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FOMC look-ahead (and Japanese stimulus talk)

We have two important central bank meetings this week. The US Federal Reserve concludes its two-day meeting tomorrow evening while the Bank of Japan (BOJ) ends its own two-day meeting early on Friday morning.

On the face of it the BOJ meeting is the more significant. This is because the consensus expectation is that the Fed will keep rates unchanged while the Japanese central bank is preparing to unleash a fresh round of monetary stimulus. If so, this would be the first time the BOJ has loosened monetary policy since it adopted negative interest rates at the end of January this year. I’ll be writing about this in more detail in Thursday’s PM report, but it is worth noting today’s rally in the yen. The currency shot higher this morning after the Nikkei Business Daily reported that the government was preparing to inject 6 trillion yen ($57 billion) into the economy over the next few years. If so, then recent speculation over the size of the government’s proposed fiscal stimulus will prove wide of the mark. Remember that after the ruling Liberal Democratic Party won a sweeping electoral victory in the upper house, Prime Minister Shinzo Abe suggested that 10 trillion yen ($95 billion) was earmarked for infrastructure projects. Then there were whispers that this could go as high as 20 trillion yen ($190 billion). Now investors are downgrading their expectations for fiscal stimulus. In addition, they’re factoring in the possibility that the BOJ may come up short on monetary stimulus as well.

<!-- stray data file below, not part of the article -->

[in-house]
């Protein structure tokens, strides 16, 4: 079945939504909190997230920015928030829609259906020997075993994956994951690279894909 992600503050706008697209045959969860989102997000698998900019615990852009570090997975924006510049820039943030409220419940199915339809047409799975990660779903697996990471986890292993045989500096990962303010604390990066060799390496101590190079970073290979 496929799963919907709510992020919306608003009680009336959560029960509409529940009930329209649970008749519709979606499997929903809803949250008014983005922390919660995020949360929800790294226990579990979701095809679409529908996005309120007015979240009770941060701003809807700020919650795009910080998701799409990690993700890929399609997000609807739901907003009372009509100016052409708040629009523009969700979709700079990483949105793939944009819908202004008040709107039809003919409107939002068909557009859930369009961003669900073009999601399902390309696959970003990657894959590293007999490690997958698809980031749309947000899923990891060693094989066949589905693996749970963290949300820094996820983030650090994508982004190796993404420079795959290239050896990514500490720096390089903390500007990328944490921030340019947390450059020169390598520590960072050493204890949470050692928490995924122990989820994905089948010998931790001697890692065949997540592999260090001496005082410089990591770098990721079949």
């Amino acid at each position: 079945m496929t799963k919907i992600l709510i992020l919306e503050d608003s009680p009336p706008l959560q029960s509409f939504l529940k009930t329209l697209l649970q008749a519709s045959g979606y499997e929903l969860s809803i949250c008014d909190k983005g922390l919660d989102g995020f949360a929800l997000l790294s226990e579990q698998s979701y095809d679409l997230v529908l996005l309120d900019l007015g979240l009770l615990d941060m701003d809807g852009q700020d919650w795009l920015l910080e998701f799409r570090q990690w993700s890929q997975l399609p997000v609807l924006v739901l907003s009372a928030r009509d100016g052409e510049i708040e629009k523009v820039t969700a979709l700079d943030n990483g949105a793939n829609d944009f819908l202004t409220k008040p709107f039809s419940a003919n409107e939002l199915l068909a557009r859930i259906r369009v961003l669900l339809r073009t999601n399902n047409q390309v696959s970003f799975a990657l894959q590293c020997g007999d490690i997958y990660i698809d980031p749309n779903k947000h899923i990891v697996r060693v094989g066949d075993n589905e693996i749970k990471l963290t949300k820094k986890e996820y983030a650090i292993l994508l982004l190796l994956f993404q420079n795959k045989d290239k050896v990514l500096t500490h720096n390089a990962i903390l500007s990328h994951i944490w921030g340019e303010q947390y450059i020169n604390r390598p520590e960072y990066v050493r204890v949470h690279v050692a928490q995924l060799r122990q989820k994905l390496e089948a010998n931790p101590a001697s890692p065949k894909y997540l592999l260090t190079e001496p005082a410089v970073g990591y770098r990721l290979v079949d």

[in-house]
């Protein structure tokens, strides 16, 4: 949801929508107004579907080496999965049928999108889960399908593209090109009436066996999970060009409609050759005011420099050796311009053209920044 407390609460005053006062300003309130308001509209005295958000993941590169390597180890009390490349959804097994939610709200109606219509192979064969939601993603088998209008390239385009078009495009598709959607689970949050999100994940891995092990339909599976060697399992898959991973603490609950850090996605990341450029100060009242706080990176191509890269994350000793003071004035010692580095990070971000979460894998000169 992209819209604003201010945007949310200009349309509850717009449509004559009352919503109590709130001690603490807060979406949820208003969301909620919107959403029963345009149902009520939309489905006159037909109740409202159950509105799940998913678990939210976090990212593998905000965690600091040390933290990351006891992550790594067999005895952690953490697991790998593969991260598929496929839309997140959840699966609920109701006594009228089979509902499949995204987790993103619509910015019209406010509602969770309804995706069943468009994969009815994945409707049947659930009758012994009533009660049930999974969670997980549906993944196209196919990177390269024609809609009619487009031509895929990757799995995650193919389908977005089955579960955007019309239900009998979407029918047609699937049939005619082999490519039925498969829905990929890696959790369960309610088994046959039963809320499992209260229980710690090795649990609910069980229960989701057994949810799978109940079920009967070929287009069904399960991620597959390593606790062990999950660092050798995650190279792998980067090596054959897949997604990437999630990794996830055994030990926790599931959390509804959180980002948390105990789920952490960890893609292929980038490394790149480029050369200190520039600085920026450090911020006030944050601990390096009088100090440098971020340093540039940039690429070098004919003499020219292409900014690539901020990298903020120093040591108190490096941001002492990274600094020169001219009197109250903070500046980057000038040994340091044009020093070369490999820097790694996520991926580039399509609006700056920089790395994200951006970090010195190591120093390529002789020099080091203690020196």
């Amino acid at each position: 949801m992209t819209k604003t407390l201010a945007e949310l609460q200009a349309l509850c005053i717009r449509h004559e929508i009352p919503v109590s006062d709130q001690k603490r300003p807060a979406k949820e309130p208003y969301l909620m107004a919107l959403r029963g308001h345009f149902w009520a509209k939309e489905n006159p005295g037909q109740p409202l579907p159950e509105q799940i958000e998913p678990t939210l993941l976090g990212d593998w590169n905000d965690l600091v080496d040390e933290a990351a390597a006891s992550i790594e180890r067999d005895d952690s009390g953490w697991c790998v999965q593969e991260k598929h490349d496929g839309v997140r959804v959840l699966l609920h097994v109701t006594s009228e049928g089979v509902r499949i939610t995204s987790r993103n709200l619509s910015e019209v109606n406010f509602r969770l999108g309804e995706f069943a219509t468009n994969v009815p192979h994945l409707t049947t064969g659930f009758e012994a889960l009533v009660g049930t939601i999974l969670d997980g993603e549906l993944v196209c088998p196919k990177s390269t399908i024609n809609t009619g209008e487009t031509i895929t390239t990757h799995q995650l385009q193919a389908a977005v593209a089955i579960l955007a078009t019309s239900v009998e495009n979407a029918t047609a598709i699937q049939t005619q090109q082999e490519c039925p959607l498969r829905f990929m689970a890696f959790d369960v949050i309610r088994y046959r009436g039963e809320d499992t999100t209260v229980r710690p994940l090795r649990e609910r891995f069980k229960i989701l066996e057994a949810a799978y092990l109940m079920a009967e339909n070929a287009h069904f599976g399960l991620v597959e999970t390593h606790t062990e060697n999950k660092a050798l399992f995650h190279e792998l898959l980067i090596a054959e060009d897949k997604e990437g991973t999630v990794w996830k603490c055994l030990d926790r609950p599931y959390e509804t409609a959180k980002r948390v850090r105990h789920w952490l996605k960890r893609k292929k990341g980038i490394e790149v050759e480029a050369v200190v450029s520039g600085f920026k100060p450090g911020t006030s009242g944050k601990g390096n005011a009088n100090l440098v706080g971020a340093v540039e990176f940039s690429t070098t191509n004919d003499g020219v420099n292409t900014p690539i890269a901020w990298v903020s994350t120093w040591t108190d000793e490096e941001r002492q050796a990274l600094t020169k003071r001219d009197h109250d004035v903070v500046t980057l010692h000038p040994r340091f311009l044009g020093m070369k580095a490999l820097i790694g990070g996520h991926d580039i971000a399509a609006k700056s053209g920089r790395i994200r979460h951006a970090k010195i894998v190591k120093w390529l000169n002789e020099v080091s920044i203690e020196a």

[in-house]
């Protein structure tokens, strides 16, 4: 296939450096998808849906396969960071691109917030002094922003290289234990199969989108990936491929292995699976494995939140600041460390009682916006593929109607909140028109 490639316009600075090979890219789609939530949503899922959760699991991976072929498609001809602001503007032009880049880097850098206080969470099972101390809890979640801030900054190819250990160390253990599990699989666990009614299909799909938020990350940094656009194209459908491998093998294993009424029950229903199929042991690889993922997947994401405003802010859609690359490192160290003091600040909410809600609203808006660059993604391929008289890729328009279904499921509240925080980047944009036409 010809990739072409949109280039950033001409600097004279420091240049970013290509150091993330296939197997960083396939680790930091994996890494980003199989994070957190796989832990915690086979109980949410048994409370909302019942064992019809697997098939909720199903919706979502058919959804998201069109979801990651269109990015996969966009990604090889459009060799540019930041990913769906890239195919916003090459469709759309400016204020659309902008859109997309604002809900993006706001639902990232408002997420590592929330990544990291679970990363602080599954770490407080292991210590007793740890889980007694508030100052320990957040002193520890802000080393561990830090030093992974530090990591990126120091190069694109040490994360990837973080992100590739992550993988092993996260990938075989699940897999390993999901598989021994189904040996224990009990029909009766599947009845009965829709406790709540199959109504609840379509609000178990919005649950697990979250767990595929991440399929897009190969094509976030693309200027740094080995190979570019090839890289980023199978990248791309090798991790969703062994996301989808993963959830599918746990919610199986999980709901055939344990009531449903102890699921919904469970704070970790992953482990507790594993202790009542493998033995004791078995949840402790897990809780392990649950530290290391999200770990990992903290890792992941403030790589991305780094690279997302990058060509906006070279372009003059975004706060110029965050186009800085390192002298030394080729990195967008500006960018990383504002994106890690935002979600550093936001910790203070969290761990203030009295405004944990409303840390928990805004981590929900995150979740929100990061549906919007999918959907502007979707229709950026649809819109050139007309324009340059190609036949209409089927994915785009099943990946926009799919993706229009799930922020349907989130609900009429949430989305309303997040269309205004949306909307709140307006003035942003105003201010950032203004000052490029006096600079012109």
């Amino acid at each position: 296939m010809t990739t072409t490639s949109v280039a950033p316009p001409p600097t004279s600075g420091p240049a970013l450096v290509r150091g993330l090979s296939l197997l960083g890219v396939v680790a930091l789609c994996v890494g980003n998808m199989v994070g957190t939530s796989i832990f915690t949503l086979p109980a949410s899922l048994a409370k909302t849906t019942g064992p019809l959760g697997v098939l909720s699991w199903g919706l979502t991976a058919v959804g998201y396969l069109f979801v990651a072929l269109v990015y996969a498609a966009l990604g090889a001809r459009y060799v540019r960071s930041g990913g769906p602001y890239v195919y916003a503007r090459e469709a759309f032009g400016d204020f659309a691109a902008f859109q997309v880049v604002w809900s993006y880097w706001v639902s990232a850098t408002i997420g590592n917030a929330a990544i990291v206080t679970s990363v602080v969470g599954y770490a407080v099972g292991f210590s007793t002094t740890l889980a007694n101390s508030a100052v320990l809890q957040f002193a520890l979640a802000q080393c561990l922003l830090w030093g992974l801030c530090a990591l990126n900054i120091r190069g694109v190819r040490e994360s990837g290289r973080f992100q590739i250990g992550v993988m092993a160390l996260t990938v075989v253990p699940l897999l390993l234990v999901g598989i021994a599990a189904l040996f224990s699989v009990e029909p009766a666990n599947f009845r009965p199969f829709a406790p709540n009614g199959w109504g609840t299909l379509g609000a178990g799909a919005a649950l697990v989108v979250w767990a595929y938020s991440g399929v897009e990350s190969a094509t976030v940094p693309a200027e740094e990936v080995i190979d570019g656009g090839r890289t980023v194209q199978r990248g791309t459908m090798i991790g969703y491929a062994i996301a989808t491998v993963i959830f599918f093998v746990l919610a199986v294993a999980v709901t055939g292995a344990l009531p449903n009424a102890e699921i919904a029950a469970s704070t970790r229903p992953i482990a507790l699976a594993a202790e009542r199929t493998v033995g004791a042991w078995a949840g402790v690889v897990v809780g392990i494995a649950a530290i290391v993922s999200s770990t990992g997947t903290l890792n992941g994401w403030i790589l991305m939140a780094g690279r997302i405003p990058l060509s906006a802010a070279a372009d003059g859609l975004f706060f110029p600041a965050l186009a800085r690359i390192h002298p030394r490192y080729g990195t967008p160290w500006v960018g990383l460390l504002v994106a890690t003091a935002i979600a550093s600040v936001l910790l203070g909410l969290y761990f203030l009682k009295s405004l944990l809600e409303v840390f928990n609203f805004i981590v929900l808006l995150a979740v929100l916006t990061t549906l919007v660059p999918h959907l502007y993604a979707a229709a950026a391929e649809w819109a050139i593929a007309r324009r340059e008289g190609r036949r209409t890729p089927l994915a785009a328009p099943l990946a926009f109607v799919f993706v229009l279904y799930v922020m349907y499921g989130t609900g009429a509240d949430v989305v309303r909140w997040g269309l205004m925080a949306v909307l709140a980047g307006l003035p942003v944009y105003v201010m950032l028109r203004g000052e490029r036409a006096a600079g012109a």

But a more immediate concern is tomorrow’s Fed meeting. The central bank releases its FOMC statement at 19:00 BST and is widely expected to keep rates on hold. Speculation has grown recently that the Fed is once again becoming more hawkish following a recent uptick in US economic data releases. In fact some commentators are suggesting that the latest payroll and inflation numbers, together with strength in equity and bond markets make it irresponsible of the Fed not to hike rates now. But equally, Fed members could point to other factors which suggest that a delay is sensible. After all, there’s the added uncertainty surrounding the UK’s Brexit vote and how it may affect the economic outlook for both the Euro zone and UK. Additionally, the Fed may be unwilling to increase rates so close to the US Presidential Election for fear of destabilising financial markets ahead of such a crucial political event. Finally, the US dollar is trending higher which means (because of the peg) the Chinese yuan is as well. A rate hike now would exacerbate this situation and open the door for a Chinese currency devaluation. 

The consensus expectation is that the Fed will keep rates unchanged tomorrow. However, once again the accompanying FOMC statement will be carefully parsed for clues on the Fed’s thinking. It could be that the FOMC cranks up a hawkish bias and hints that it is preparing to raise rates at its next meeting in September. This should be dollar-positive in the short-term. But any rally could fade quickly as investors look ahead to a full two months without any danger of tighter US monetary policy.

David: On the face of it the BOJ meeting is the more significant.

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Posted by David Morrison

Category: PM Bulletin


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